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Global Credit outlook for 2023: Fundamentals remain broadly supportive

Despite the significant volatility in financial markets that was defining feature of 2022, credit fundamentals remain broadly supportive; particularly in the US and Europe. Interest coverage ratios – which measure how comfortably companies can service their debt repayment obligations – remain favourable on the whole. Even if company profitability moderates a little owing to a slowdown in economic activity levels, we are not anticipating a material uptick in default rates. Accordingly, current spreads currently offer sufficient compensation for risk, in our view, and the asset class could benefit as investors put cash to work in income-generating assets.

Perhaps most importantly of all, following the widening in credit spreads and an increase in ‘risk free’ rates (comparable government bond yields) over the past year , prospective ‘all in’ yields from credit have risen to their highest levels for a decade. Now might therefore be an attractive entry point for long-term investors, particularly given valuations of asset classes that have not revalued as substantially. In our view, the improved prospective return profile of corporate bonds and the structural benefits of the asset class versus comparable equities places credit in a strong position to perform relatively well in the period ahead.

We expect credit risk to remain the primary driver of spreads in the year ahead, as fundamentals adjust to persistent and evolving uncertainties. There are tail risks to be mindful of, including geopolitical tensions between the US and China (regarding Taiwan), the ongoing conflict in Ukraine, and the possibility of policy error as central banks aggressively strive to tame inflation. All of these – and others – demand caution with portfolio positioning, although these challenges will present opportunities as well as risks for active managers to exploit.

The performance of individual companies could vary greatly

Encouragingly, we are still seeing more upgrades than downgrades from major credit rating agencies, although the rate of upgrades has been moderating most recently. Defaults have risen from historically low levels and we expect them to increase back towards long-term averages. Defaults are expected to pick up most meaningfully in China, emerging markets and parts of Europe although again, skilled analysts able to identify deteriorating issuers early should help active managers avoid some of these potential pitfalls.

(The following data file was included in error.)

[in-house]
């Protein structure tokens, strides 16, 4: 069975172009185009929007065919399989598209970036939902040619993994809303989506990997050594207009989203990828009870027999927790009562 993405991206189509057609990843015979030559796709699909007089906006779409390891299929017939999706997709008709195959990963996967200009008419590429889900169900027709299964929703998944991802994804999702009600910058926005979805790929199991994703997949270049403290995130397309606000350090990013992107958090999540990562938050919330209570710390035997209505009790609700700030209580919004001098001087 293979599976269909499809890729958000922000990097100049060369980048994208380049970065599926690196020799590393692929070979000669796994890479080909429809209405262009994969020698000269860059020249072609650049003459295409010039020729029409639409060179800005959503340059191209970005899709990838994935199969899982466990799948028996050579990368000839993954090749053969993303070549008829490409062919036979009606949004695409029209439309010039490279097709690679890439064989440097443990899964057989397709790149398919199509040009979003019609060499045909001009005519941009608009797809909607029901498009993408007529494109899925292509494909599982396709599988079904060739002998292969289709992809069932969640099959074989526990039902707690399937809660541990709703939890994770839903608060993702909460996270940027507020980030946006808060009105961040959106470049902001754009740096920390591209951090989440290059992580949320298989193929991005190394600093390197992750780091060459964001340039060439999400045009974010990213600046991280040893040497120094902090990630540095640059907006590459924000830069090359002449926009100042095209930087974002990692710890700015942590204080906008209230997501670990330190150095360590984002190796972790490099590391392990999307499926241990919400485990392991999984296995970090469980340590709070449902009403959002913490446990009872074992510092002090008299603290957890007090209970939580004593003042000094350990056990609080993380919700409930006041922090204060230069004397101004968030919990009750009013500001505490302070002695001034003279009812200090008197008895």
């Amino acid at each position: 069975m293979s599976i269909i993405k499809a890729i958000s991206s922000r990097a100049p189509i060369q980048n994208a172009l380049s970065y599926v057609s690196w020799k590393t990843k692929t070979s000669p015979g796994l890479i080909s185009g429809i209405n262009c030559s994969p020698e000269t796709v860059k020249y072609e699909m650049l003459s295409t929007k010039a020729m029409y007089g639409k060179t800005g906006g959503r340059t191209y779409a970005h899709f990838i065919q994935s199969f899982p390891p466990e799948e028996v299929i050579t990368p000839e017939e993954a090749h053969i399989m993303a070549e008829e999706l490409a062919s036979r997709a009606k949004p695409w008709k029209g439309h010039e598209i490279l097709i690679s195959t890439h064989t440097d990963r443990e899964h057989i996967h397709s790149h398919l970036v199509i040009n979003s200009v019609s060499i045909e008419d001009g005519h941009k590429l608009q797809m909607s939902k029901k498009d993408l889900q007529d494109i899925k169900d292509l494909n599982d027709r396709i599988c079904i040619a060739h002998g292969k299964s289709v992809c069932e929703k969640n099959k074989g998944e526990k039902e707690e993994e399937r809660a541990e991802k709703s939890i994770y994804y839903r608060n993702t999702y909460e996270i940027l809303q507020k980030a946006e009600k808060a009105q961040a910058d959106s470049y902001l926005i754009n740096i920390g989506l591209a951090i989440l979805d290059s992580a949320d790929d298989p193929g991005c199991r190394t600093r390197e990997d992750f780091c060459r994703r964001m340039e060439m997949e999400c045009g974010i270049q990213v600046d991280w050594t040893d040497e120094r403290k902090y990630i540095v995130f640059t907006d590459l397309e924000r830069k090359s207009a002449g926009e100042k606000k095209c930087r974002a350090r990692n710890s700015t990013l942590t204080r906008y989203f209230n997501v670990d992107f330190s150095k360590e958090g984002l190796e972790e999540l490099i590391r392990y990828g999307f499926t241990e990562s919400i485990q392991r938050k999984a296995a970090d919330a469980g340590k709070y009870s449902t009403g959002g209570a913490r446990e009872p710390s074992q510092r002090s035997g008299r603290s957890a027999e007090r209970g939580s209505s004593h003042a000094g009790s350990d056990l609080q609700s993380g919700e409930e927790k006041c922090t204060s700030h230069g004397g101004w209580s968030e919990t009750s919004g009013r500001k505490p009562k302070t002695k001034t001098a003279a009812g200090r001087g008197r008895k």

The prospect of regulatory change remains a risk for Chinese issuers, as does a moderating outlook for economic growth. China is struggling to balance a zero Covid policy and associated lockdowns with a desire for growth to rebound back towards pre-pandemic levels. For emerging markets more broadly, higher interest rates are acting as a strong headwind and could continue to adversely affect growth and liquidity. In Europe, the lingering conflict in Ukraine continues to cloud the outlook for firms, particularly given the possibility of a damaging energy crisis in the winter months.

Refinancing risk appears manageable for now

Separately, companies have ‘termed out1’ debt levels effectively on the whole. Ample capital has been raised over the past three years through new bond issuance, as companies took advantage of historically low borrowing costs. Many firms have issued bonds with relatively long maturities, thereby reducing refinancing risk. A large number of companies will not be required to raise additional capital or refinance existing bonds for many years, meaning higher borrowing costs are not currently a concern. Of course there are parts of the market that this is less so including very low rated European companies and floating rate loan borrowers who are more exposed to the prevailing market conditions and costs.

The outlook for central bank policy seems likely to remain the dominant driver of sentiment and volatility in financial markets more broadly, with concerns that substantial policy tightening in the face of spiralling inflation will strangle growth and push major economies into recession. Inflation readings in the US have recently seen a reversal in direction, signalling that the peak may have passed and that further softening could be on its way. In line with this, we expect both commodity and energy prices to ease early next year even if core inflation remains sticky for a while longer. While a moderation in company profitability is possible against this background, as outlined above, debt refinancing requirements are expected to remain manageable in the period ahead. Most companies should have time to prepare for higher borrowing costs.

Valuations appear fair, especially relative to other risk assets

From a valuation perspective, we believe that credit offers better value than 12 months ago following a year of spread widening. Credit valuations are currently close to long-term averages in the US, albeit above average levels during previous recessions, but are already edging towards recession levels in Europe. Essentially markets have broadly priced in the risks outlined above, which should provide reassurance for potential investors.

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